Dog Leadership | Why is it important
The dog is a pack animal and as such its main drive for survival is centered around the pack. Everyone does what is necessary for the pack or family. The pack is governed by a clear structure, rules, consistency and roles. Leadership and all decision making in the pack is up to the alpha. The hierarchical order in a pack is constantly being reassessed and challenged to make sure that the alpha male / female is the best choice for making decisions on behalf of everyone.
Since the survival of the peck depends on the capabilities and guidance of the leader this makes complete sense. The hierarchy is being displayed and re-affirmed each time the pack feeds, goes hunting, reunites after a separation, defends against a threat etc. When it is playtime this can all change. Often roles are switched back and forth so that everyone can learn how to behave and communicate from different perspectives. You might wonder what this has to do with your dog. The answer is, pretty much everything.
Domestication has had hardly any impact on the dogs needs and instinct for survival. The genetic difference between a dog and a wolf is 0.02%. The wolf lives on within your dog. Hence your dog lives according to these principles, whether we like it or not. You are part of the pack and you are most likely not the leader in your dogs eyes. Since we are often humanizing our dogs and thus interpret behaviors from our human perspective we are misleading ourselves. It is important that the key elements for determining the roles in the pack are understood by us. Furthermore it is necessary that we communicate to our dogs following these elements. This means appropriate dog leadership. This is our best chance for a fulfilling and thriving relationships with our dogs as we are then working with their natural instincts, not against them. Otherwise we are bound to constantly give confusing signals to our dogs and are effectively causing all the stress and problematic behaviors.
In the last decade you hear more and more people arguing that the modern dog is not is not a pack animal. That the dog moved on. Even if that would be true, someone still has to make decisions. Someone has to decide what to do in certain situations. And that can be either you or your dog. Your choice. And if you let your dog make the calls then you are handing over all the responsibility and stress of decision-making to your dog. Do you think that is fair?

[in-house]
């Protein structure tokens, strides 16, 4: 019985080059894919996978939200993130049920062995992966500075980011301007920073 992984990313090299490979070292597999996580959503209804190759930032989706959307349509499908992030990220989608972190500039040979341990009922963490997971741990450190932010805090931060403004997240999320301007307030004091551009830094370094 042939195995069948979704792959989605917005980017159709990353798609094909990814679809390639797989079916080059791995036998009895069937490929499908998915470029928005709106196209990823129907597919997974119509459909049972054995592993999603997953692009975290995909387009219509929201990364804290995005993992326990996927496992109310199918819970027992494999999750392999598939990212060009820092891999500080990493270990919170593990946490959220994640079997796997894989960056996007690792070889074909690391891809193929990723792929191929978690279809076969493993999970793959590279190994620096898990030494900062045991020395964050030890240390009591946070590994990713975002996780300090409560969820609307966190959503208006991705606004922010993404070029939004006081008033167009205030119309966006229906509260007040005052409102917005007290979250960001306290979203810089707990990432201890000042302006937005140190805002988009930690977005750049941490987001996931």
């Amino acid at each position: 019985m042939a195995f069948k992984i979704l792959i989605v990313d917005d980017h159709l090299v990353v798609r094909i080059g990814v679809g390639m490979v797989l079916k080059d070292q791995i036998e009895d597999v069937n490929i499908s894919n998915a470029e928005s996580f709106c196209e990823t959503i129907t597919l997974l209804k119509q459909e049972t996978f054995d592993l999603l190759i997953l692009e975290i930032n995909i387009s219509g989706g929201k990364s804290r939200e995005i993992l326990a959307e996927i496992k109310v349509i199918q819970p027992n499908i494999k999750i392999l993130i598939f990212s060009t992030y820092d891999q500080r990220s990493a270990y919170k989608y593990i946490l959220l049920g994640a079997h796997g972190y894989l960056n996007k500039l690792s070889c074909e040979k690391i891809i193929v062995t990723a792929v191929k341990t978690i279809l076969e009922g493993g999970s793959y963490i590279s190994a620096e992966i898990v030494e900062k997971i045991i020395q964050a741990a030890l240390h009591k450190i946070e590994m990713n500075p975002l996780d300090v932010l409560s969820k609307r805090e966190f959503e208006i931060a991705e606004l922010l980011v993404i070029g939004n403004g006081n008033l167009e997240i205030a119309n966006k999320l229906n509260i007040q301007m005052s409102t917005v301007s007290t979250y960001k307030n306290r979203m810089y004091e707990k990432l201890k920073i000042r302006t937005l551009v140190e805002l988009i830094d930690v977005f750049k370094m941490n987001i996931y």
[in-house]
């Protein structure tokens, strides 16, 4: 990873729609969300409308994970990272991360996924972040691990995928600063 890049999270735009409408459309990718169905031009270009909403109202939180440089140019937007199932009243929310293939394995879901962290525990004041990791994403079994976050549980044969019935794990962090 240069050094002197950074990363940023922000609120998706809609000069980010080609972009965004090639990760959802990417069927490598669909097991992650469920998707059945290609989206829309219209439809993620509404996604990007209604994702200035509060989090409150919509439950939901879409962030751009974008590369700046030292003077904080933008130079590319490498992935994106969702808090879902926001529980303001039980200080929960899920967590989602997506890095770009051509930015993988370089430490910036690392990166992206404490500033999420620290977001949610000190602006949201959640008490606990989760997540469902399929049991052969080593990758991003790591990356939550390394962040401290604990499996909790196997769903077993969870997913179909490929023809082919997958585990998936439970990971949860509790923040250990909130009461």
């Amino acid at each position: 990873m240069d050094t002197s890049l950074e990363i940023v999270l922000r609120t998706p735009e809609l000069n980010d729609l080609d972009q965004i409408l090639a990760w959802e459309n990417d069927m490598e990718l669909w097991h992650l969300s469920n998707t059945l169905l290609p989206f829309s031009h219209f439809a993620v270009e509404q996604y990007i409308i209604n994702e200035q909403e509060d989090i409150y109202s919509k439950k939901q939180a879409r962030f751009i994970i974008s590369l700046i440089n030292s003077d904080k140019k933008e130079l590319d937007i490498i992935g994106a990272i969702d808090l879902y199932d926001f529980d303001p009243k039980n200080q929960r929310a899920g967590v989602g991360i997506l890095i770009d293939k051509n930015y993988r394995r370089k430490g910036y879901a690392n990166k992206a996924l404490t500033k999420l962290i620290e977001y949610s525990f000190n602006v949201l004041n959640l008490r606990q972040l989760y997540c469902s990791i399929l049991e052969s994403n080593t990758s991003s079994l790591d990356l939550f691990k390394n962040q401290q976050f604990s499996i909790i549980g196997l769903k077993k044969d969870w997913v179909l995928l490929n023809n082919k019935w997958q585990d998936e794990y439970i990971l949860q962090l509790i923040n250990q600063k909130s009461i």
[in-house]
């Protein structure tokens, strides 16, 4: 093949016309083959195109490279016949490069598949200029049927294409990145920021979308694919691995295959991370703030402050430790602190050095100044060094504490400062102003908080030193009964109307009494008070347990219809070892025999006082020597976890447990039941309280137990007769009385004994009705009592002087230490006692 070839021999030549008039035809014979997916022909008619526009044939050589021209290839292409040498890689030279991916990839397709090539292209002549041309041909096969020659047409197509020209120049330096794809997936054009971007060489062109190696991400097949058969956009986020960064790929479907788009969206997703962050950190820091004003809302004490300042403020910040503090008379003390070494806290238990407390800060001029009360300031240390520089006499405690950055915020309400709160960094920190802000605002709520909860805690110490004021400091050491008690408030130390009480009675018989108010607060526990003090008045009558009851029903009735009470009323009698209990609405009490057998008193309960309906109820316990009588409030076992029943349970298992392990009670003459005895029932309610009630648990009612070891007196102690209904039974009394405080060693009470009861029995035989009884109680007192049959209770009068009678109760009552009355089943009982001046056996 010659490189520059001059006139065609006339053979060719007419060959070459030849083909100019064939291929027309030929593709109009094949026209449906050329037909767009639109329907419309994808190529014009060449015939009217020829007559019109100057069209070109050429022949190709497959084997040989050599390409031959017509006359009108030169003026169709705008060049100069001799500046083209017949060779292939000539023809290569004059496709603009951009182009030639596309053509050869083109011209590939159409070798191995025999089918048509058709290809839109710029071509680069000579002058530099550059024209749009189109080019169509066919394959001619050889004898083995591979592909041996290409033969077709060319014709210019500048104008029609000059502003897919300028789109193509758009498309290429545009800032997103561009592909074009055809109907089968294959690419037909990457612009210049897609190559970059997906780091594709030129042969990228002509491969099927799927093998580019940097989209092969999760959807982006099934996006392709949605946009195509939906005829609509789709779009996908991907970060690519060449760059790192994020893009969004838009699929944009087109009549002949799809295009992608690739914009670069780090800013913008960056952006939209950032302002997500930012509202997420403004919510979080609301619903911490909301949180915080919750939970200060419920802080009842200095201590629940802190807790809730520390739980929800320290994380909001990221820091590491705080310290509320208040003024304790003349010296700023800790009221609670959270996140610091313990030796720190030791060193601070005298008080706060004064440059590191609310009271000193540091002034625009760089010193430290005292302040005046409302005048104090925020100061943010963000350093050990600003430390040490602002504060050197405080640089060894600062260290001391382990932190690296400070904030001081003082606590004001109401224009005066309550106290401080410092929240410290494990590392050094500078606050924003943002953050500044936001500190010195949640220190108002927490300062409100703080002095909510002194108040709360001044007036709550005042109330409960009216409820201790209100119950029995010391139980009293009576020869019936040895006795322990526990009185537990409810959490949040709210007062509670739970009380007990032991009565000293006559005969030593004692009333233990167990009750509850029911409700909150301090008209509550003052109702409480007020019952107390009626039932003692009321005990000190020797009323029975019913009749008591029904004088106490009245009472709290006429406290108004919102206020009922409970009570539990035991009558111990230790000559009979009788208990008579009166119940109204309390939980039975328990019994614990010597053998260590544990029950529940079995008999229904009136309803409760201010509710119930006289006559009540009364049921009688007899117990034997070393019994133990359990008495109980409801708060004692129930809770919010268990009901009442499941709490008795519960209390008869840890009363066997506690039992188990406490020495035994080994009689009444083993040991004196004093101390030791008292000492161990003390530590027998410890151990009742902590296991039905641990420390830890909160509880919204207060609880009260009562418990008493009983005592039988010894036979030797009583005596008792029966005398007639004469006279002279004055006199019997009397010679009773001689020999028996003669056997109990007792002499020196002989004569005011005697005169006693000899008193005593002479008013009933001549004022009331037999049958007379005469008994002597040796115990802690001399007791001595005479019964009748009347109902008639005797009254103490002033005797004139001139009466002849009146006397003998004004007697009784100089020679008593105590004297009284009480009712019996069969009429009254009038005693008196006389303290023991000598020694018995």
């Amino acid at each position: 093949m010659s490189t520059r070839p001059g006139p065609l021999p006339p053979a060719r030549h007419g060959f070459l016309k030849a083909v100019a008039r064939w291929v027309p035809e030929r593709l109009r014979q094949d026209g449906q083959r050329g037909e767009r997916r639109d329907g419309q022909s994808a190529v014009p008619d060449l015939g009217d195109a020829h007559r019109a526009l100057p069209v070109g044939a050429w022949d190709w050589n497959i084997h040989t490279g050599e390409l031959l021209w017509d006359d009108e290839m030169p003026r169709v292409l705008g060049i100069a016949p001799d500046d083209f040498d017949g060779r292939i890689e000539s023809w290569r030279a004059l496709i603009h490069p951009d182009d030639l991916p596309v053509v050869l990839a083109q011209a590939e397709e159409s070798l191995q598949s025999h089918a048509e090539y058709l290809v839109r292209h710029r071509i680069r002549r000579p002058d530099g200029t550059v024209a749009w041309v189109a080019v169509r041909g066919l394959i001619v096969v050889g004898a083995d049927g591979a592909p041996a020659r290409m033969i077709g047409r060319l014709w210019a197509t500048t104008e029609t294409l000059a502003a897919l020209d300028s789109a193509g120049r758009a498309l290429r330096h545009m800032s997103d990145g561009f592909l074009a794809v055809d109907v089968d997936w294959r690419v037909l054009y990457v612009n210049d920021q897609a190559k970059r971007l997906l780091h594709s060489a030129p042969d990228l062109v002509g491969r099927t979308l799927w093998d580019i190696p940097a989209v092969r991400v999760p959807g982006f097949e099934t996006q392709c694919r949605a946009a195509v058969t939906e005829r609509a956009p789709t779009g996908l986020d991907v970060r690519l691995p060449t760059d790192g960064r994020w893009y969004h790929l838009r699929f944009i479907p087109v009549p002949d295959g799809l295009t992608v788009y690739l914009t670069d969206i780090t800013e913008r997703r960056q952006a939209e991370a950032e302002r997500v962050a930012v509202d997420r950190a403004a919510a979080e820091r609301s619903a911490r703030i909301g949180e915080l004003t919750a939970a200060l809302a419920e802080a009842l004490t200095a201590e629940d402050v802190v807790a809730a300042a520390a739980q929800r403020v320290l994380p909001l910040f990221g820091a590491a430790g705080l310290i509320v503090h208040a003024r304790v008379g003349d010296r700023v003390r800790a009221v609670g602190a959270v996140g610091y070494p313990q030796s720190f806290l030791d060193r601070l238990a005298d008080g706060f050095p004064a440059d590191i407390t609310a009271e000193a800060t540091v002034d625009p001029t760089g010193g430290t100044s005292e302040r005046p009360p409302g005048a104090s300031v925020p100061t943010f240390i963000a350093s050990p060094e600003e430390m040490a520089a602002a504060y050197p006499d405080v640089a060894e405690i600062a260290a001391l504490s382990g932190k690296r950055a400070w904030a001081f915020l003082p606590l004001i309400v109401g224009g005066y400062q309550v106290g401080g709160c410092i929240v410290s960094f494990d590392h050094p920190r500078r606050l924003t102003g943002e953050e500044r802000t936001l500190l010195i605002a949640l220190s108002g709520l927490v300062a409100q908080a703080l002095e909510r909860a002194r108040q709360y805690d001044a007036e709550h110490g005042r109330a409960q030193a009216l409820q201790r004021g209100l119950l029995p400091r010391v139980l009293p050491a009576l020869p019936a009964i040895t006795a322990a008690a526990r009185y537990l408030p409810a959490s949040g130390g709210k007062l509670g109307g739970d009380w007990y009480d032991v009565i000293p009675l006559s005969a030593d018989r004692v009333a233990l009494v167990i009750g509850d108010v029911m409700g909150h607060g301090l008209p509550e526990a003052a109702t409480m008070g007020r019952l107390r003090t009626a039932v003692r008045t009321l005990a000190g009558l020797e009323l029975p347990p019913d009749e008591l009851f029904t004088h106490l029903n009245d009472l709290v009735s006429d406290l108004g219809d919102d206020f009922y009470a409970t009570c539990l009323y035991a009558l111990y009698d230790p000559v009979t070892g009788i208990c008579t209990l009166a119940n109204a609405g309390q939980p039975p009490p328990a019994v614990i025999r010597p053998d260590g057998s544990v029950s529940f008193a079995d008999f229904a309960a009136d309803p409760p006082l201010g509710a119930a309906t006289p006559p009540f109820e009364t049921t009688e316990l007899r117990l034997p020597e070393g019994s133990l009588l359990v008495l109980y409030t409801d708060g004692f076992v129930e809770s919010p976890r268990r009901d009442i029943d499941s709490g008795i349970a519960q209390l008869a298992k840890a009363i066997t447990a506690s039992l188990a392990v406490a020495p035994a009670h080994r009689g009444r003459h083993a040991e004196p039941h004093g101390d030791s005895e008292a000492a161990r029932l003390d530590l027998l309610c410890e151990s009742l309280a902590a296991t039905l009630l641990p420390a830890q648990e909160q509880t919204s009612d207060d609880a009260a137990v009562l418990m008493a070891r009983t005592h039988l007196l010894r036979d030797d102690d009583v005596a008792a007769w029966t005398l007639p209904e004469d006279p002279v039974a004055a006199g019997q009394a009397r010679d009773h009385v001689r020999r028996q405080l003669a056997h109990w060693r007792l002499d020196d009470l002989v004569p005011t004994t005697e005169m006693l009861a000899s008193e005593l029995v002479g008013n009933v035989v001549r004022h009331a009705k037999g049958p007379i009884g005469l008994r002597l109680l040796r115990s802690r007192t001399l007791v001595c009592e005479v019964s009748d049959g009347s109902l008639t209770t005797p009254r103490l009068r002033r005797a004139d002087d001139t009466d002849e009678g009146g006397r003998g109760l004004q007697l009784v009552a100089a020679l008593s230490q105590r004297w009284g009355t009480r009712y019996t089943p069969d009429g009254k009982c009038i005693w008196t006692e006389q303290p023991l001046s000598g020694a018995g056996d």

Dog Leadership | What are good leadership skills?
A good leader is an integral part in any organization. And the best leaders, the most convincing and inspiring ones lead by example. Which is why leading your dog effectively & convincingly is no small task. Your have to be there, you have to show up, you have to deal with situations, you have to keep your calm, your have to be reliable, you have to set boundaries, you have to reward. And if you are not cut out for the job in your dogs eyes then someone else has to step in and do the job as best as possible.
And sadly that often leaves the dog. This is where 95% of all behavioral issues start: with a dog believing its job is to lead in a human world. To make things worse we are constantly giving mixed signals – one day this the other day that, giving attention and at the same time telling off, trying to make things right while being worried at the same time etc. Combine this with a sense of overwhelm / stress and a sense that the dog can not live up to the role. How would you feel and cope? Disassociate, withdraw, retaliate, obsessive-compulsive behaviors, stressing out, being all over the place, distracting yourself? Exactly! Depending on the dogs personality a way of coping with the situation will be found. It is certainly not appropriate to blame the dog, since we are causing their behavior in the first place by leaving the dog without the structure and leadership it so fundamentally needs. And if we honestly look at how we try to cope with our lives (be it alcohol, drugs, TV, prescriptions, keeping busy etc.) we see that we develop very similar behavioral issues and coping mechanisms as our canine family members.
Which is why we can learn so much from each other. If we are are open to change, we can practice many beautiful skills like being calm, being clear, showing up, exercising self-control, being consistent, setting healthy boundaries etc. How can your dog not respect or trust you then? Or anyone else for that matter. As a matter of fact I know in my own experience that I am a more healthy and balanced person now, since the dogs require me to excel. They teach us. Let’s make sure we are up for it and teach them in turn.
Let us know which leadership skills you practice with your dog and which ones work best in your experience?
Share this Post